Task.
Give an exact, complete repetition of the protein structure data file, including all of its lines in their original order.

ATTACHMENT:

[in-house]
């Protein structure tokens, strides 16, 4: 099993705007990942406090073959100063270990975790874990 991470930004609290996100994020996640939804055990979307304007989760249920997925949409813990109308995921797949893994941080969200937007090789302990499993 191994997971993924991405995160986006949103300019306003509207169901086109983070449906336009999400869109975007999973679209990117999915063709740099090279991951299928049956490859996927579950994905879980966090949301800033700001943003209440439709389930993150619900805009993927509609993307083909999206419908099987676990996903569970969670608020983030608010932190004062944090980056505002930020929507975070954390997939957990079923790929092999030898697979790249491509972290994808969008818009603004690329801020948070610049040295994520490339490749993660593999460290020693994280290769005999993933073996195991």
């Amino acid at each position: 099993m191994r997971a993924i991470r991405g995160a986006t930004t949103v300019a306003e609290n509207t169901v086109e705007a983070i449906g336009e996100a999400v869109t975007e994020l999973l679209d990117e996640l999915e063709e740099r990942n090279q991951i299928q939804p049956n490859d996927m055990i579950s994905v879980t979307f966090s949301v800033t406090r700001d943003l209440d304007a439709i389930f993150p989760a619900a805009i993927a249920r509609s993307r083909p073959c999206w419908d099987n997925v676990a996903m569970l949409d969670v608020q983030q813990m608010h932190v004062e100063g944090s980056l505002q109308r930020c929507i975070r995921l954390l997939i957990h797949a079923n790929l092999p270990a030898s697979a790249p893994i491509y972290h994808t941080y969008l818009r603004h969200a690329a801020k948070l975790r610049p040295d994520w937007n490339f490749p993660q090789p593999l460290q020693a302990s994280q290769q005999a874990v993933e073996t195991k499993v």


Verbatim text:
[in-house]
């Protein structure tokens, strides 16, 4: 099993705007990942406090073959100063270990975790874990 991470930004609290996100994020996640939804055990979307304007989760249920997925949409813990109308995921797949893994941080969200937007090789302990499993 191994997971993924991405995160986006949103300019306003509207169901086109983070449906336009999400869109975007999973679209990117999915063709740099090279991951299928049956490859996927579950994905879980966090949301800033700001943003209440439709389930993150619900805009993927509609993307083909999206419908099987676990996903569970969670608020983030608010932190004062944090980056505002930020929507975070954390997939957990079923790929092999030898697979790249491509972290994808969008818009603004690329801020948070610049040295994520490339490749993660593999460290020693994280290769005999993933073996195991």
């Amino acid at each position: 099993m191994r997971a993924i991470r991405g995160a986006t930004t949103v300019a306003e609290n509207t169901v086109e705007a983070i449906g336009e996100a999400v869109t975007e994020l999973l679209d990117e996640l999915e063709e740099r990942n090279q991951i299928q939804p049956n490859d996927m055990i579950s994905v879980t979307f966090s949301v800033t406090r700001d943003l209440d304007a439709i389930f993150p989760a619900a805009i993927a249920r509609s993307r083909p073959c999206w419908d099987n997925v676990a996903m569970l949409d969670v608020q983030q813990m608010h932190v004062e100063g944090s980056l505002q109308r930020c929507i975070r995921l954390l997939i957990h797949a079923n790929l092999p270990a030898s697979a790249p893994i491509y972290h994808t941080y969008l818009r603004h969200a690329a801020k948070l975790r610049p040295d994520w937007n490339f490749p993660q090789p593999l460290q020693a302990s994280q290769q005999a874990v993933e073996t195991k499993v």